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Senators introduce hate crime legislation to honor victims of the 2018 Jeffersontown Kroger shooting


Senators Morgan McGarvey, Gerald Neal and Julie Raque Adams held a press conference Friday to introduce hate crime legislation and also honor Vickie Jones and Maurice Stallard, victims of the 2018 Jeffersontown Kroger shooting.

Morgan McGarvey

On Oct. 24, 2018, a white gunman opened fire at a Kroger in Jeffersontown, fatally gunning down Jones and Stallard. The racially motivated attack raised questions regarding hate crime laws and how someone with a history of mental illness, racist online posts, and domestic violence was able to carry out such an act.

McGarvey, Neal, and Raque Adams, joined by family members of Vickie Jones and Maurice Stallard and Commonwealth’s Attorney Tom Wine, announced they are introducing legislation ahead of the 2021 Session to strengthen hate crime laws and enhance protections for victims in Kentucky.

Bill Request 439 (BR 439) would extend prison time if it is proven that a crime is intentionally committed based on race, color, ethnicity, religion, disability, gender identity, or sexual orientation. Under the proposal, a Class A or B misdemeanor would be increased by at least half of the maximum imprisonment sentence and fine that currently exist.

For a Class D felony, the term of imprisonment would be increased by one to five years. A Class C felony would be increased by five to 10 years; and a Class A or B felony increased by 10 to 20 years.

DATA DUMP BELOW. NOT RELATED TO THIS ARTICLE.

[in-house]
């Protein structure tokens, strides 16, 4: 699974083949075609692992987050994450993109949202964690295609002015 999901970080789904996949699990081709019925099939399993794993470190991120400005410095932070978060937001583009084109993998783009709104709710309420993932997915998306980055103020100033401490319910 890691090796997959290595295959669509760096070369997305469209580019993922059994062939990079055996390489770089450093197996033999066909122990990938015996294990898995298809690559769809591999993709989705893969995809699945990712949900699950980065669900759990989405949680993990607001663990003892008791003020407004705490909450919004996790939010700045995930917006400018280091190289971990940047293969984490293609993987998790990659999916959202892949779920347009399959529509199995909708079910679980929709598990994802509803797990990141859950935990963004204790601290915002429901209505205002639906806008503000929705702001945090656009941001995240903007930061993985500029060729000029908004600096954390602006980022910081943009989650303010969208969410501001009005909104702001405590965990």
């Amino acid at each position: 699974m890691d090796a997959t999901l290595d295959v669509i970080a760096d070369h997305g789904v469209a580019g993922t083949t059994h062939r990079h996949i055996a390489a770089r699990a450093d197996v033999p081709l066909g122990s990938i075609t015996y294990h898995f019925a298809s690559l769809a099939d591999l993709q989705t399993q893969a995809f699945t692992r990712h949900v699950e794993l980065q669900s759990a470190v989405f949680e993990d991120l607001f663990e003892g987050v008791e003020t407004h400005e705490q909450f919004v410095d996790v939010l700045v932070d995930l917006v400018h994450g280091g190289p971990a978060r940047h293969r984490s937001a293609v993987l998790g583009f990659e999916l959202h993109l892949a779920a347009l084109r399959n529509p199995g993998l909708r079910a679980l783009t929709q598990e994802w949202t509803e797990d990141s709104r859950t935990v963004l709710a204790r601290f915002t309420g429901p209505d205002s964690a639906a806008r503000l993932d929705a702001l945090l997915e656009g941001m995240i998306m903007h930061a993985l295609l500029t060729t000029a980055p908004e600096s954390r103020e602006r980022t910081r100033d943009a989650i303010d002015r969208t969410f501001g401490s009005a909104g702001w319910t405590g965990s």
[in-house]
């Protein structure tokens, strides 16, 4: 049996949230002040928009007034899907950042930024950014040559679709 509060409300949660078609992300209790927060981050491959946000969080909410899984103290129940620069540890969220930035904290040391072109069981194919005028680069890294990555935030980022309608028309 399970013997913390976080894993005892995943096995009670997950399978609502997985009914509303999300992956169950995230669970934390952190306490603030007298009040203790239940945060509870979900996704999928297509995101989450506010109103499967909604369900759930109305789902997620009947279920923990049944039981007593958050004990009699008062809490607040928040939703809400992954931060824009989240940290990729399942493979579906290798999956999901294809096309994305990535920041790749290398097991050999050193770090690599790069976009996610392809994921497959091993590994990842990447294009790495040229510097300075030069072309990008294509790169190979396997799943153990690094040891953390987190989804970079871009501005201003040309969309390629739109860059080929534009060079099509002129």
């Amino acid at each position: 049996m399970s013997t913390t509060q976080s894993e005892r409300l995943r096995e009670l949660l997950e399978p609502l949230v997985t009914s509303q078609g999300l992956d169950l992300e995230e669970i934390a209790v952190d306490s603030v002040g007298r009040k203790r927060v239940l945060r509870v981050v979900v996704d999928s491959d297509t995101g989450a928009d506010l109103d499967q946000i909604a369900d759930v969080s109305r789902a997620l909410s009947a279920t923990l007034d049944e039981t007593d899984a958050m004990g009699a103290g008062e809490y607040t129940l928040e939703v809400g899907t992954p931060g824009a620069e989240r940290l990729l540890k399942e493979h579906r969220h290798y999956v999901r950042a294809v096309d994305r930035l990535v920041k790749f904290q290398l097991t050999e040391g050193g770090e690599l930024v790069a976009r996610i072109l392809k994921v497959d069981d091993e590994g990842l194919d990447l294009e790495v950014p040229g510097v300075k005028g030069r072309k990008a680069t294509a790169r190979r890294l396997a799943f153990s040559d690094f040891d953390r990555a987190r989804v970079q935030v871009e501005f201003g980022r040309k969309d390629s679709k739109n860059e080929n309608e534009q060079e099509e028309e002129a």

Gerald Neal

Additionally, if convicted, the individual would not be eligible for probation, shock probation, conditional discharge, parole, or any other form of early release. McGarvey expressed the need for legislation addressing hate crimes to help prevent these types of incidents.

“We are seeing a spike in these types of crimes across our country. This bill will hold perpetrators more accountable, enhance protections for victims, and hopefully help curb these crimes. No one deserves to be killed or targeted because of who they are. In introducing this bill, we do so remembering the lives of Vickie Jones and Maurice Stallard,” he said.

Neal said the need for this particular legislation is long overdue.

“The rise in hate crime cases across our nation is a cause of great concern. I have filed similar proposals in the past to address this issue, and now is the time for us to pass it. Let’s let Vickie and Maurice’s legacy be one that brings lasting change,” he said.

Julie Raque Adams

Kellie Watson, the daughter of Maurice Stallard, spoke on the need for stronger policy to protect victims of hate crimes.

“It has been stated that hate crimes have risen over the last few years. Hate crimes are particularly heinous because they are intended to cause fear, intimidation, and harm,” she said. “The purpose of this legislation is to be just as intentional to prevent further hate crimes, have more accountability, and protect victims.”

BR 439 will be considered when the Kentucky General Assembly reconvenes for the 2021 Regular Session this January. For more information, visit www.legislature.ky.gov.

McGarvey represents District 19, Neal represents District 33, and Raque Adams represents District 36, all of which include a portion of Jefferson County.

From Senate Democratic Office

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